“The bill would require all local jurisdictions that choose to participate in the overdose prevention program to confer and choose a single independent entity, as specified, to conduct a peer-reviewed study, funded by the participating jurisdictions, of the statewide efficacy of the overdose prevention programs and the community impacts of the programs, to be submitted to the Legislature and the Governor’s office on or before January 15, 2027,” a summary says.
California, we need to act now.
We can't listen to reactionary voices trying to score political points by devaluing & demeaning people suffering from addiction.
LA, SF and Oakland *want* to open these sites. Let's let them.
It's time to do this.
— Senator Scott Wiener (@Scott_Wiener) June 1, 2022
A poll released in April found that a majority of Americans (64 percent) support allowing safe consumption sites.
Meanwhile, a New York Assembly committee recently advanced a bill to establish a statewide safe consumption site program, allowing regulators to authorize the facilities.
Under the proposal, the New York Health Department and local agencies would have the ability to authorize overdose prevention centers and regulate them.
While the Biden administration has yet to take a specific position on policy proposals to authorize safe consumption facilities, the National Institutes of Health (NIH) put out a pair of requests for applications (RFAs) in December for an effort that will provide funding for efforts to investigate how that and other harm reduction policies could help address the drug crisis.
National Institute on Drug Abuse (NIDA) Director Nora Volkow has repeatedly expressed concerns about the harms caused by the criminalization of drug possession, and she told Marijuana Moment in an interview last year that she is open to continuing to explore “how these support systems as a community can help people, for example, engage in treatment, how they can prevent them from getting infected from HIV and how they can prevent them from overdosing and dying.”
Activists in several cities have attempted to establish harm reduction centers in recent years, citing promising results from programs that have been put into place in other countries like Canada and Australia.
In October, the Supreme Court rejected a request to hear a case on the legality of establishing the Safehouse facilities, but the case is still before a lower federal court.
The White House drug czar, Rahul Gupta, recently said that it’s critical to explore “any and every option” to reduce overdose deaths, and that could include allowing safe consumption sites for illegal substances if the evidence supports their efficacy.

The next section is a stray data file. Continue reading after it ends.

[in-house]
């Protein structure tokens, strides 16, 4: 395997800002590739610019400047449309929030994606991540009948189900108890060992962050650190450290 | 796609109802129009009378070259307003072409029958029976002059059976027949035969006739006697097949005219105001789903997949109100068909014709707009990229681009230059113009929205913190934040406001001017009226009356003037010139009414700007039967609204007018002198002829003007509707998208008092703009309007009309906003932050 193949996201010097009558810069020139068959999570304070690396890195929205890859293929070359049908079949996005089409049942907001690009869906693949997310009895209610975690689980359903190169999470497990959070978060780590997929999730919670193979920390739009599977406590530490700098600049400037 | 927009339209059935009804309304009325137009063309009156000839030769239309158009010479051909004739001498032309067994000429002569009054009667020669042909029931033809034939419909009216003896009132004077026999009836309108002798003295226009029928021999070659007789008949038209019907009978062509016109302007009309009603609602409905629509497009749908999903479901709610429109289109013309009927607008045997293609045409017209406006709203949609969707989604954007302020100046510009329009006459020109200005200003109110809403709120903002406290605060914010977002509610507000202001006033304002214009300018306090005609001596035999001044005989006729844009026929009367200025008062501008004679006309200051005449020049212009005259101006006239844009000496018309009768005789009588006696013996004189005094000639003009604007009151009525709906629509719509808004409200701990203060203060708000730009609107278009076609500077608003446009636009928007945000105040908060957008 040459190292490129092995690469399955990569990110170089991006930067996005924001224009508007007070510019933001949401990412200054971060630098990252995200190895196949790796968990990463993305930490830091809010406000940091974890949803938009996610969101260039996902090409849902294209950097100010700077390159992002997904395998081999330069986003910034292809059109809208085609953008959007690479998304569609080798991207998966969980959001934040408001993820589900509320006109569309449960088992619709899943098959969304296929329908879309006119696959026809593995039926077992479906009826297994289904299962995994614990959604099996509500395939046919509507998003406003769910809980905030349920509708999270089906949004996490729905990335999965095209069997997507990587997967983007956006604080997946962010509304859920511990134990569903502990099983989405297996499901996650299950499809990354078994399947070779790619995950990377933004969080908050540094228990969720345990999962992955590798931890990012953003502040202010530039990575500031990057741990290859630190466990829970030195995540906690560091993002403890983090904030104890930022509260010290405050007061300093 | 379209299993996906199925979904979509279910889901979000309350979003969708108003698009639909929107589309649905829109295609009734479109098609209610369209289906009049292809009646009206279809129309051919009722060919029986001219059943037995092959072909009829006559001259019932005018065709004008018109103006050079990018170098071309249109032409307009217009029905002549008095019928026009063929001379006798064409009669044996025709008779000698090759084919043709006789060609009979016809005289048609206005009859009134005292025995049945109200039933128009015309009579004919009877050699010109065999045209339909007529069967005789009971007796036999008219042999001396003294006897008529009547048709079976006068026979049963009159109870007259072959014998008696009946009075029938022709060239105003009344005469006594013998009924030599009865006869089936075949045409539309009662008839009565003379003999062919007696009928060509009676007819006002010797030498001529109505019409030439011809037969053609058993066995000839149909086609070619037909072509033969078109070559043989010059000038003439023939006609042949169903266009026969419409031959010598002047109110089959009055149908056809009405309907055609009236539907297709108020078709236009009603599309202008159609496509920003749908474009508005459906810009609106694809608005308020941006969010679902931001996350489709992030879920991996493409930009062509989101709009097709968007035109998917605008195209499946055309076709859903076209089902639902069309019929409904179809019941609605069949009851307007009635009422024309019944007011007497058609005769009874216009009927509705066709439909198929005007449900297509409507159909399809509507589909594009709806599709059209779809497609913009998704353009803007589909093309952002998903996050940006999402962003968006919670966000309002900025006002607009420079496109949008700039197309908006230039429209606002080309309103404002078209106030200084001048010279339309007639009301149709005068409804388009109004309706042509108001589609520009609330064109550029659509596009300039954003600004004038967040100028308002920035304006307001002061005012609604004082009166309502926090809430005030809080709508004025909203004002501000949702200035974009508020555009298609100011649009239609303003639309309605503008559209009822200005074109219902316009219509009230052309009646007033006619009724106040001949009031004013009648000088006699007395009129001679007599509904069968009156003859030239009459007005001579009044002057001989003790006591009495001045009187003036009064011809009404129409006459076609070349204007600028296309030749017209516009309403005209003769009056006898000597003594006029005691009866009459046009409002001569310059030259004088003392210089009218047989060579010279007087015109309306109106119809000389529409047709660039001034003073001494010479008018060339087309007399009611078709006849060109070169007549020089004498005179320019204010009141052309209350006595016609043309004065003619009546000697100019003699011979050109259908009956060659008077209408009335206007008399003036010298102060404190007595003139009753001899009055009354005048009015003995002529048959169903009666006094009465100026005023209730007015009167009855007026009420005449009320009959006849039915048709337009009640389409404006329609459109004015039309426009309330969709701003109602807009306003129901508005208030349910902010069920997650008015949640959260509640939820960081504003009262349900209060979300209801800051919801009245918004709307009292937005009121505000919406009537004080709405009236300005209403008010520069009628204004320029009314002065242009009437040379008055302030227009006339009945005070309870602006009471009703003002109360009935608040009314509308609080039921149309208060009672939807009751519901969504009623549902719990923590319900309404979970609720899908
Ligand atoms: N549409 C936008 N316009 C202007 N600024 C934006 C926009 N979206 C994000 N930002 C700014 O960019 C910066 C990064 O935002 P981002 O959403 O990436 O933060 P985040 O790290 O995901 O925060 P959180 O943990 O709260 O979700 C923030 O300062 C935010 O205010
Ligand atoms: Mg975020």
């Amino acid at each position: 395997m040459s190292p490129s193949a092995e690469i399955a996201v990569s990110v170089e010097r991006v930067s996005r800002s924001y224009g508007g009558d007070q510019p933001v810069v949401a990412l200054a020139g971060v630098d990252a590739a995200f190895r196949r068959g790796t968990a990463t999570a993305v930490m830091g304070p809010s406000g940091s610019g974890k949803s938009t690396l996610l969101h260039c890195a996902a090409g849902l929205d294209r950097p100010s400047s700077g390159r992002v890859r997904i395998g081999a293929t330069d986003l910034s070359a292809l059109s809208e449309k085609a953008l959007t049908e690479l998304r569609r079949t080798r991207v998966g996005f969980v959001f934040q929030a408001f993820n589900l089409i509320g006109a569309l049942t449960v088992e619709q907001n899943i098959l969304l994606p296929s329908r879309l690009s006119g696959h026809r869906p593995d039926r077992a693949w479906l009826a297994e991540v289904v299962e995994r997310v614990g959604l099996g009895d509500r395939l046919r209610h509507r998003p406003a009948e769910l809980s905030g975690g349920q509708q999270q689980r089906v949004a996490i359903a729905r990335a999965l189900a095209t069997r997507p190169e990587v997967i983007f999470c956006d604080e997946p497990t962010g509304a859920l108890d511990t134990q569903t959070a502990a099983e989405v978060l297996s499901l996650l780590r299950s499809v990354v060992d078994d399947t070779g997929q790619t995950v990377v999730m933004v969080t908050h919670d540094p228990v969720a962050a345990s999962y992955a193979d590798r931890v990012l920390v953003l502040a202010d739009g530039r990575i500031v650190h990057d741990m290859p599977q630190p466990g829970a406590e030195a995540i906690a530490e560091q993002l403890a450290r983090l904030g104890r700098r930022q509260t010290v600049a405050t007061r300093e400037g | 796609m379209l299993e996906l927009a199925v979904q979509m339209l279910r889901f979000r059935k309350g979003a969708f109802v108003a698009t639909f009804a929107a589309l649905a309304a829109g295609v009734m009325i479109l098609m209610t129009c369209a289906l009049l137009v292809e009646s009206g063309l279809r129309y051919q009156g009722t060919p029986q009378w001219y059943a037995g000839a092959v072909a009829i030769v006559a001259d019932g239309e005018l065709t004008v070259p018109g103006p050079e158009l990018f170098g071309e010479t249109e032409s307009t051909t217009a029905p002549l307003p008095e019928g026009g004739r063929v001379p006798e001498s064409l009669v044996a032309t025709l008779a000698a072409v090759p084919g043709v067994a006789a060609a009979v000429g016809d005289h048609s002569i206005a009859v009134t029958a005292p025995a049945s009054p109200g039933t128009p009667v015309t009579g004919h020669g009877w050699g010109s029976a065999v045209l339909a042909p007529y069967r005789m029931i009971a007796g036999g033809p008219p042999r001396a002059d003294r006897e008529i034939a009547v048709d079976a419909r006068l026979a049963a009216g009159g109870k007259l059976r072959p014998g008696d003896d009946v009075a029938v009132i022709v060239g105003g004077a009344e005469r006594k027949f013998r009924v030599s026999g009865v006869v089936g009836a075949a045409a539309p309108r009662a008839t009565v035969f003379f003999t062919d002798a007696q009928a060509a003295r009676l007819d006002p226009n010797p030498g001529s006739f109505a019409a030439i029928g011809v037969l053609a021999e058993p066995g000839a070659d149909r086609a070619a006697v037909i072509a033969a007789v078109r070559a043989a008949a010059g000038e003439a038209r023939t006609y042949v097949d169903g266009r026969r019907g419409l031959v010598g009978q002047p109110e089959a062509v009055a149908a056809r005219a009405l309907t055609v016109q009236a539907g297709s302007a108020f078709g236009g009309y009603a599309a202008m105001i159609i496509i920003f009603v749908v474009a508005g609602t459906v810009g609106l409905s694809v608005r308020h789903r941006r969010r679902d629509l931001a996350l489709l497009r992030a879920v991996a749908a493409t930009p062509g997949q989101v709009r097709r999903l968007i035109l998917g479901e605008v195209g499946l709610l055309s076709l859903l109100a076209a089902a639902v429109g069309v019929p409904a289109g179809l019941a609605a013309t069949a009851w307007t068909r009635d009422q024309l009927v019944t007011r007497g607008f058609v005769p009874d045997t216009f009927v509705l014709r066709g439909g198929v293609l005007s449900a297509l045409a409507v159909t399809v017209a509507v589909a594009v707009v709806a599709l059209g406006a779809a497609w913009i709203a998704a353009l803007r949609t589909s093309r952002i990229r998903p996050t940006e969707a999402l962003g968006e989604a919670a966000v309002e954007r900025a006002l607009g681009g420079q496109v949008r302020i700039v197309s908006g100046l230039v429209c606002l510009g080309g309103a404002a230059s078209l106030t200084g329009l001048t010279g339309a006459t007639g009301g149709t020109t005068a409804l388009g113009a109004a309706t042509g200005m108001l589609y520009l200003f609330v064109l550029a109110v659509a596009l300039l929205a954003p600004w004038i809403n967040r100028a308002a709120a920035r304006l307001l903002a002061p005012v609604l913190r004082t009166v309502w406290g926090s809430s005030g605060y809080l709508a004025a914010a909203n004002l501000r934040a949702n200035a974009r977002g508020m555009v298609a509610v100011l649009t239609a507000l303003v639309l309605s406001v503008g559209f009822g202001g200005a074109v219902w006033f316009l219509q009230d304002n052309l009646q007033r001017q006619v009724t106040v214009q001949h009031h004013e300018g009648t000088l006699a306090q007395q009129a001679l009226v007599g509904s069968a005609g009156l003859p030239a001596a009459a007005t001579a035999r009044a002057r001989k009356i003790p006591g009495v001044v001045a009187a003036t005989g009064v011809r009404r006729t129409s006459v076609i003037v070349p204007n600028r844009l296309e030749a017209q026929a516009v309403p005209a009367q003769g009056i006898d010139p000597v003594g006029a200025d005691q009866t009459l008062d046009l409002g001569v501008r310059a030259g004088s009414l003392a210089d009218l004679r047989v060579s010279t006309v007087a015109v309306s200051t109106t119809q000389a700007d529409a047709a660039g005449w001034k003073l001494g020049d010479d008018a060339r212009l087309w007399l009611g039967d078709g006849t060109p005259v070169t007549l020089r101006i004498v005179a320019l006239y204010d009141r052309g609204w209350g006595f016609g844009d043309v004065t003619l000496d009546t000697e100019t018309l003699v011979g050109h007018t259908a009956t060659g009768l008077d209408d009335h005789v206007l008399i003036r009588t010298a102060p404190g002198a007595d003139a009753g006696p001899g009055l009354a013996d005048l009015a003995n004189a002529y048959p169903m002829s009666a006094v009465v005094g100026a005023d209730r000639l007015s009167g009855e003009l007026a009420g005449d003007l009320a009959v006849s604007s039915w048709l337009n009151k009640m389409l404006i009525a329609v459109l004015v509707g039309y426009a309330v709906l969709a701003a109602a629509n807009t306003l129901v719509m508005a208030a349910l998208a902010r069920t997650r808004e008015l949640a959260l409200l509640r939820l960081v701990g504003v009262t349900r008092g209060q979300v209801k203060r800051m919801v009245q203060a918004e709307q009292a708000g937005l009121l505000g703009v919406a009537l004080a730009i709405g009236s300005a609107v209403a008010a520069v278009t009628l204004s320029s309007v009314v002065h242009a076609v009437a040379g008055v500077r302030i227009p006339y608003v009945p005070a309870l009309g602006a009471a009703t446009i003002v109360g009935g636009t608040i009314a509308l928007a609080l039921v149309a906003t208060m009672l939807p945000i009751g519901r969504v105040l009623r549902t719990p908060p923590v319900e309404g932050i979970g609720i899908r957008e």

The Office of National Drug Control Policy (ONDCP) director previously said that he couldn’t talk about the harm reduction centers due to the ongoing litigation related to Safehouse, but he seemed more open to the possibility in an interview with CNN late last year.
The secretary of the U.S. Department of Health and Human Services (HHS), Xavier Becerra, also recently signaled that the Biden administration would not move to block the establishment safe injection sites, stressing that “we are literally trying to give users a lifeline.”
But a department spokesperson later walked those remarks back, stating that “HHS does not have a position on supervised consumption sites” and the “issue is a matter of ongoing litigation.” In any case, it would be up to DOJ to decide whether to pursue operators of the facilities under the Controlled Substances Act.
Becerra was among eight top state law enforcement officials who filed an amicus brief in support of the Safehouse’s safe injection site plan when he served as California’s attorney general.
A coalition of 80 current and former prosecutors and law enforcement officials—including one who became Biden’s pick for U.S. attorney of Massachusetts—previously filed a brief urging the Supreme Court to take up Safehouse’s safe consumption case.
While New York City is the first to open the harm reduction centers, the governor of Rhode Island did sign a historic bill in July to establish a safe consumption site pilot program.
Massachusetts lawmakers advanced similar legislation last year, but it was not ultimately enacted.
Photo courtesy of Jernej Furman.